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Okoro v. Marriott International

April 3, 2007


The opinion of the court was delivered by: Denise Cote, District Judge


Plaintiff Emmanuel Okoro ("Okoro") brings this action against the defendants, his former employers, for disability discrimination under federal, state, and local laws. Defendant The Ritz Carlton Hotel (the "Ritz") has moved to dismiss the complaint or in the alternative for summary judgment because Okoro released his claims against the Ritz in a settlement agreement.*fn1 For the following reasons, the motion is denied.


The following facts are not in dispute or are taken in the light most favorable to the plaintiff, unless otherwise noted. In December 1999, Okoro was employed as a doorman and then a "bar back" by defendant Marriott International, Inc. ("Marriott"). In 2001, Okoro developed narcolepsy, and on December 19, 2003, Marriott fired him for sleeping on the job. His appeal of the termination is still pending.

On July 14, 2004, Okoro's union referred him to the Ritz. Okoro informed the Director of Human Resources about the termination of his employment by Marriott, and was advised not to put the information in writing. He was hired in the housekeeping department.

In October 2004, Okoro had completed his "probation" period and became a permanent employee. Shortly thereafter, Okoro ran into his former manager at the Marriott. The next day, the Ritz fired him and his request to his union that the discharge be submitted to arbitration was ignored. Okoro claims the Ritz fired him because he had pursued his appeal against the Marriott.

Okoro filed this action in August 2006 in state court, alleging violations of the Americans with Disabilities Act, 42 U.S.C. § 12101 et seq., and New York State and City Human Rights laws. In September, Okoro and Marriott stipulated to discontinue the action as to Marriott. On January 9, 2007, the Ritz removed the action to federal court based on diversity and federal question jurisdiction. Before any discovery had been conducted, the Ritz moved to dismiss the complaint under Rule 12(b)(6), Fed. R. Civ. P., or in the alternative for summary judgment under Rule 56.

According to the Ritz, following his firing, Okoro signed a settlement agreement and release (the "Release") in which Okoro agreed to withdraw the grievance filed by his Union and release the Ritz from claims under the discrimination laws, in exchange for the Ritz converting the discharge to a voluntary resignation and providing him with one week's salary and a letter of reference. In Okoro's declaration opposing the motion, Okoro states that he has "no recollection of ever signing" the Release. Okoro further argues that even if the Ritz "produces a document with an original signature," the Release should not bar Okoro's claim because the waiver was not knowing and voluntary. His declaration recites in detail the circumstances of his firing to support that argument. The Ritz, on the other hand, claims that the waiver was knowing and voluntary because Okoro was advised by union officials, a fact which Okoro disputes. According to Okoro's declaration, at the meeting where the Ritz alleges the Release was signed, "there was no discussion about waiving any rights under discrimination law."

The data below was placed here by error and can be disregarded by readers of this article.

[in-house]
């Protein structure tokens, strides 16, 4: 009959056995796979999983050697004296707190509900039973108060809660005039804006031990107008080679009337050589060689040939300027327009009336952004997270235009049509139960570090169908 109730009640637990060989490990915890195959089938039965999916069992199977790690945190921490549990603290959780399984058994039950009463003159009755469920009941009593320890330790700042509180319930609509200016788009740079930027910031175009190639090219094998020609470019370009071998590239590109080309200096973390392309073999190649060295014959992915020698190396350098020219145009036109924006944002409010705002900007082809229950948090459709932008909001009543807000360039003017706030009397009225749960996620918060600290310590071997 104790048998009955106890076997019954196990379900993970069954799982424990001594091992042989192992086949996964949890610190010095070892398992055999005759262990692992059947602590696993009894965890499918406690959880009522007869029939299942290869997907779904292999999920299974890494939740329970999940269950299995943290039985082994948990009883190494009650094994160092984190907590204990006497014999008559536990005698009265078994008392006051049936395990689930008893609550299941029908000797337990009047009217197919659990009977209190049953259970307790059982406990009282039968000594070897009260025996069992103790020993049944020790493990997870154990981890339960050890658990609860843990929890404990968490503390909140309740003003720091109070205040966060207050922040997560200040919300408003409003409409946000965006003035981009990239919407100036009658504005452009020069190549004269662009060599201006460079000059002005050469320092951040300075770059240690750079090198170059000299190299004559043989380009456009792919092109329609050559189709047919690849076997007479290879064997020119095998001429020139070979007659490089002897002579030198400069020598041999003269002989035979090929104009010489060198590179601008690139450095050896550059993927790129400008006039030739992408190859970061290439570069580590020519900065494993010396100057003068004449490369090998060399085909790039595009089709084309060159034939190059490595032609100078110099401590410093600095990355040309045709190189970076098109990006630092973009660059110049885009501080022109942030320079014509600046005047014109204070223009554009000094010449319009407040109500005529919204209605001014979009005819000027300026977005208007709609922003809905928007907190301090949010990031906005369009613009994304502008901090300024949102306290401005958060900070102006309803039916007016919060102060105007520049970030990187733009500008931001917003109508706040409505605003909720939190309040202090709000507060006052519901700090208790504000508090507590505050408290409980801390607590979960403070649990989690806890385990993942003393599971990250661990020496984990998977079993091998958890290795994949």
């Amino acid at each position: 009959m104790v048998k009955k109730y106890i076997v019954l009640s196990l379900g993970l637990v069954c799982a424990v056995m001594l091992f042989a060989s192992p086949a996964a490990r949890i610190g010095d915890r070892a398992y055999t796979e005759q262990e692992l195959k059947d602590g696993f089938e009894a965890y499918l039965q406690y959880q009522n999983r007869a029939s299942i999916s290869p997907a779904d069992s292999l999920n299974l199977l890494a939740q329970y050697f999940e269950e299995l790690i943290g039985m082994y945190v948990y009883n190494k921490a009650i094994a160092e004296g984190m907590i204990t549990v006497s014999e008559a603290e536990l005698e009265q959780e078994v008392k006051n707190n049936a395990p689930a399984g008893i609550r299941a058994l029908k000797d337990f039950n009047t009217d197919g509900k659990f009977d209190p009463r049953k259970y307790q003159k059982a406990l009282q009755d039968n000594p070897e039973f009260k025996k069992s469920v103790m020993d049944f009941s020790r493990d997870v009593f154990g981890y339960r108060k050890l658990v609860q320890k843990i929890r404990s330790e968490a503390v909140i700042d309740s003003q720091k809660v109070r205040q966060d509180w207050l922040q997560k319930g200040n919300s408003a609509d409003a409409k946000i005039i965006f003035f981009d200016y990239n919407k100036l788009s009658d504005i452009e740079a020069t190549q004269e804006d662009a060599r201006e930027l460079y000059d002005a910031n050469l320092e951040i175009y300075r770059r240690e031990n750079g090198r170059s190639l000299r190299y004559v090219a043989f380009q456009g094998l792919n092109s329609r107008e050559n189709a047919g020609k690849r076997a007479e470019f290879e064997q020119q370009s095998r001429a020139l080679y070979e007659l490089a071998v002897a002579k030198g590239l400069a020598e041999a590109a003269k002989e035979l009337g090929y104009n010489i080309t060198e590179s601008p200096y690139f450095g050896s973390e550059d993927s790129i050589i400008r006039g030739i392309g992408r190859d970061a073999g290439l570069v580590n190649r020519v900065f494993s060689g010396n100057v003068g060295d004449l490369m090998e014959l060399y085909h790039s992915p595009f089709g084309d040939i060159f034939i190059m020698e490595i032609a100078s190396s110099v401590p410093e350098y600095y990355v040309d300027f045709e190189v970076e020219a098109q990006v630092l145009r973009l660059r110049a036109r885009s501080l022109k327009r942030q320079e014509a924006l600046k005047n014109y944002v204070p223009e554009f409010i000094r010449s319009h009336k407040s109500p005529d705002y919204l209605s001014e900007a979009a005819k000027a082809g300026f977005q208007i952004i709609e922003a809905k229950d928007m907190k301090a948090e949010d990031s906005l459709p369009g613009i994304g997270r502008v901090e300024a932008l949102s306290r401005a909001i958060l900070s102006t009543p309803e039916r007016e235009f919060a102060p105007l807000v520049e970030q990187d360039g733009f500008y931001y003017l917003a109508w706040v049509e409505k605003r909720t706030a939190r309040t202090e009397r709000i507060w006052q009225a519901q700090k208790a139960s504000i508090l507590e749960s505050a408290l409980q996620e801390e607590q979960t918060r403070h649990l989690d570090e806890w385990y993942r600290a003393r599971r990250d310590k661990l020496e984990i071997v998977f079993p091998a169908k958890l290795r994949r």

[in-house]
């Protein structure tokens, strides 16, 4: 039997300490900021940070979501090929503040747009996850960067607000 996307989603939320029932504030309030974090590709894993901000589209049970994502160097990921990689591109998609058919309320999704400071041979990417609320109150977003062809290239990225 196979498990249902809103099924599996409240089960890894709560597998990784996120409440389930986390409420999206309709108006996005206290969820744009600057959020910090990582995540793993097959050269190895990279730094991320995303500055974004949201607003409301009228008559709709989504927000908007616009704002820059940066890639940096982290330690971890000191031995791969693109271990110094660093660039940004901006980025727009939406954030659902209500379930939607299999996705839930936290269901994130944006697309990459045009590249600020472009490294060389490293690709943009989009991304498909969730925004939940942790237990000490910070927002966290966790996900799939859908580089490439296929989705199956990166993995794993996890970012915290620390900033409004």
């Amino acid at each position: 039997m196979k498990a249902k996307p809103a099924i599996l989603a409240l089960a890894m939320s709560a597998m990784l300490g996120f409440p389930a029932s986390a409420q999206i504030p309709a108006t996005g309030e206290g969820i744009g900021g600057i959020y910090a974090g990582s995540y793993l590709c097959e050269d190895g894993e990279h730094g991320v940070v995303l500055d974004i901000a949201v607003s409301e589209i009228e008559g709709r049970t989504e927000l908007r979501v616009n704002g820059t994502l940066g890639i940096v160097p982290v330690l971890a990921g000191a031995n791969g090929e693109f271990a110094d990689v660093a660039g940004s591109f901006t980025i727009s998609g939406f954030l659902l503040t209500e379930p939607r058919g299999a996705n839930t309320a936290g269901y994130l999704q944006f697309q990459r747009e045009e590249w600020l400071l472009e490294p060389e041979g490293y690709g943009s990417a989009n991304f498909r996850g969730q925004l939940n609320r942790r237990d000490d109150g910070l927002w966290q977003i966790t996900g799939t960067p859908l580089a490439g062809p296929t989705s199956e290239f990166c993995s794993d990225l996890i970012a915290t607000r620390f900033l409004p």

To support its motion, the Ritz submits the Release showing Okoro's signature. Where a party seeks to introduce extraneous material on a Rule 12(b)(6) motion, the motion must be converted into a Rule 56 motion for summary judgment. See Cortec Indus. v. Sum Holding L.P., 949 F.2d 42, 47 (2d Cir. 1991). Summary judgment may not be granted unless all of the submissions taken together "show that there is no genuine issue as to any material fact and that the moving party is entitled to a judgment as a matter of law." Rule 56(c), Fed. R. Civ. P. The moving party bears the burden of demonstrating the absence of a material factual question, and in making this determination the court must view all facts in the light most favorable to the non-moving party. Anderson v. Liberty Lobby, Inc., 477 U.S. 242, 247 (1986); Celotex Corp. v. Catrett, 477 U.S. 317, 323 (1986). When the moving party has asserted facts showing that the non-movant's claims cannot be sustained, the opposing party must "set forth specific facts showing that there is a genuine issue for trial," and cannot rest on the "mere allegations or denials" of the movant's pleadings. Rule 56(e), Fed. R. Civ. P.; accord Sista v. CDC Ixis N. Am., Inc., 445 F.3d 161, 169 (2d Cir. 2006).

Summary judgment cannot be granted because Okoro raises a genuine issue of material fact as to whether the waiver of rights in the Release was knowing and voluntary.*fn2 The "totality of the circumstances" standard for deciding "whether an employee signed a release knowingly, willfully and free from coercion" considers many factors, including "the amount of time the plaintiff had possession of or access to the agreement before signing it" and "whether the plaintiff was represented by or consulted with an attorney." Bormann v. AT&T Commc'ns, 875 F.2d 399, 403 (2d Cir. 1989) (citation omitted). The Ritz claims that Okoro was represented by his union during the negotiation of the Release, but Okoro disputes the level of union involvement throughout the process. The parties further dispute various aspects of the circumstances surrounding the signing of the Release. Summary judgment is therefore not appropriate at this early stage of the litigation.


For the above reasons, the motion by defendant Ritz for summary ...

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